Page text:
A good essay from Jean Yang.
What I mean by developer experience is the sum total of how developers interface with their tools, end-to-end, day-in and day-out. Sure, there’s more focus than ever on how developers use and adopt tools, and there are entire talks and panels devoted to the topic of so-called “DX” — yet large parts of developer experience are still largely ignored. With developers spending less than a third of their time actually writing code, developer experience includes all the other stuff: maintaining code, testing, security issues, addressing incidents, and more. And many of these aspects of developer experience continue getting ignored because they’re complex, they’re messy, and they don’t have “silver bullet” solutions.
She makes the case that DX has perhaps been generally oversimplified and there are categories of tools that have very different DX:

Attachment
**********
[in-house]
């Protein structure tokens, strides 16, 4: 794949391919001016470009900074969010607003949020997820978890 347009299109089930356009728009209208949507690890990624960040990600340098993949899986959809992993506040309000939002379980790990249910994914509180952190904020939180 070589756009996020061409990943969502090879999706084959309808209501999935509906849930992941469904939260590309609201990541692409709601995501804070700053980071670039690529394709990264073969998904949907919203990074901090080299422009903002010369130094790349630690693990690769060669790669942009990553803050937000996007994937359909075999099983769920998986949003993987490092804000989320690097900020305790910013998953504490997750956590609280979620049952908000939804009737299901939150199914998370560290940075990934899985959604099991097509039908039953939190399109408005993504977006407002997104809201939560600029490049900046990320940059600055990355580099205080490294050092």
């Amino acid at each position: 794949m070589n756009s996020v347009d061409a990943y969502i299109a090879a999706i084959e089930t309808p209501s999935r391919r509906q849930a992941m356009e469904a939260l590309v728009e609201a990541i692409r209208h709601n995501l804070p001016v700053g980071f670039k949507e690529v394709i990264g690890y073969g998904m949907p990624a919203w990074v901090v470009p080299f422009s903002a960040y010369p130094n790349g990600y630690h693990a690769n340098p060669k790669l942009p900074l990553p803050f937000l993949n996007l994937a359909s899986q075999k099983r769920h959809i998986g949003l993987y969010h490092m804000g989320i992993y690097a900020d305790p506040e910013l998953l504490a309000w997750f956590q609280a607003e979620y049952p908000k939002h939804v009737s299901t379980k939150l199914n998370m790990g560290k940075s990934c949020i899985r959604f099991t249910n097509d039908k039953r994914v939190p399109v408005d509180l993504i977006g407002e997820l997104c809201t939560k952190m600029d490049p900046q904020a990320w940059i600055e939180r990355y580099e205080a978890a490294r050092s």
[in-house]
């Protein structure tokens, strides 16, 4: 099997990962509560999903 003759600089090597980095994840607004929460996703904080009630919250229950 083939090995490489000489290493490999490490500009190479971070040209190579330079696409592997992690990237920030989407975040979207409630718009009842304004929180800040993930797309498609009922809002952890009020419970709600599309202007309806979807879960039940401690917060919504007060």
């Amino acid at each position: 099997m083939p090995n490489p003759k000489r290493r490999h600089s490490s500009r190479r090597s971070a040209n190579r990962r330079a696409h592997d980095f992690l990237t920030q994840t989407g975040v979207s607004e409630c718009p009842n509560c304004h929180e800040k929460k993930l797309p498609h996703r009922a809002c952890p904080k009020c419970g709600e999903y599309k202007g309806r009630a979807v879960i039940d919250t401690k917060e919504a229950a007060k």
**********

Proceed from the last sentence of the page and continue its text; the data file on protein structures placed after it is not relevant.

My major revelation was that there are actually two categories of tools — and therefore, two different categories of developer experience needs: abstraction tools (which assume we code in a vacuum) and complexity-exploring tools (which assume we work in complex environments). Most developer experience until now has been solely focused on the former category of abstraction, where there are more straightforward ways to understand good developer experience than the former.
Reminds me of how Shawn thinks:
It’s time we look beyond the easy questions in developer experience and start addressing the uncomfortable ones.